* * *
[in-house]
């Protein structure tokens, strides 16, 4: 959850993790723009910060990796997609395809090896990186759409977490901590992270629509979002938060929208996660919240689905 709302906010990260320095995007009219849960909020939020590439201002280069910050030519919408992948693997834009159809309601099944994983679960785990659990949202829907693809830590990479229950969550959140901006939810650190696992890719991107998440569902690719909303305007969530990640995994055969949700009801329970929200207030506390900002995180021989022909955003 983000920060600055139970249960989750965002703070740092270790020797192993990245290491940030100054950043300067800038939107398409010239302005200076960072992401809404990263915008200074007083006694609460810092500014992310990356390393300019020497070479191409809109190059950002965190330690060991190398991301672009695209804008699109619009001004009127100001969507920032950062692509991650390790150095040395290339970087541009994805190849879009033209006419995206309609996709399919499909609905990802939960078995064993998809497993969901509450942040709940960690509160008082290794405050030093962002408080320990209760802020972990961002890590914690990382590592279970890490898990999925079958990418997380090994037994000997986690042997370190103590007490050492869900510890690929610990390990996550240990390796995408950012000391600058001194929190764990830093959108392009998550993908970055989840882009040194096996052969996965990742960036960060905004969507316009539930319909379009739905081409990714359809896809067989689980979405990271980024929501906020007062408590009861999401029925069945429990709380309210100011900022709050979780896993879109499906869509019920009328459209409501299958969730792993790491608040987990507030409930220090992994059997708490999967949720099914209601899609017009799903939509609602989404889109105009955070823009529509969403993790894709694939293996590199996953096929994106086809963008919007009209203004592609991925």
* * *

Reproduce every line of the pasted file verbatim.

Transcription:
[in-house]
């Protein structure tokens, strides 16, 4: 959850993790723009910060990796997609395809090896990186759409977490901590992270629509979002938060929208996660919240689905 709302906010990260320095995007009219849960909020939020590439201002280069910050030519919408992948693997834009159809309601099944994983679960785990659990949202829907693809830590990479229950969550959140901006939810650190696992890719991107998440569902690719909303305007969530990640995994055969949700009801329970929200207030506390900002995180021989022909955003 983000920060600055139970249960989750965002703070740092270790020797192993990245290491940030100054950043300067800038939107398409010239302005200076960072992401809404990263915008200074007083006694609460810092500014992310990356390393300019020497070479191409809109190059950002965190330690060991190398991301672009695209804008699109619009001004009127100001969507920032950062692509991650390790150095040395290339970087541009994805190849879009033209006419995206309609996709399919499909609905990802939960078995064993998809497993969901509450942040709940960690509160008082290794405050030093962002408080320990209760802020972990961002890590914690990382590592279970890490898990999925079958990418997380090994037994000997986690042997370190103590007490050492869900510890690929610990390990996550240990390796995408950012000391600058001194929190764990830093959108392009998550993908970055989840882009040194096996052969996965990742960036960060905004969507316009539930319909379009739905081409990714359809896809067989689980979405990271980024929501906020007062408590009861999401029925069945429990709380309210100011900022709050979780896993879109499906869509019920009328459209409501299958969730792993790491608040987990507030409930220090992994059997708490999967949720099914209601899609017009799903939509609602989404889109105009955070823009529509969403993790894709694939293996590199996953096929994106086809963008919007009209203004592609991925």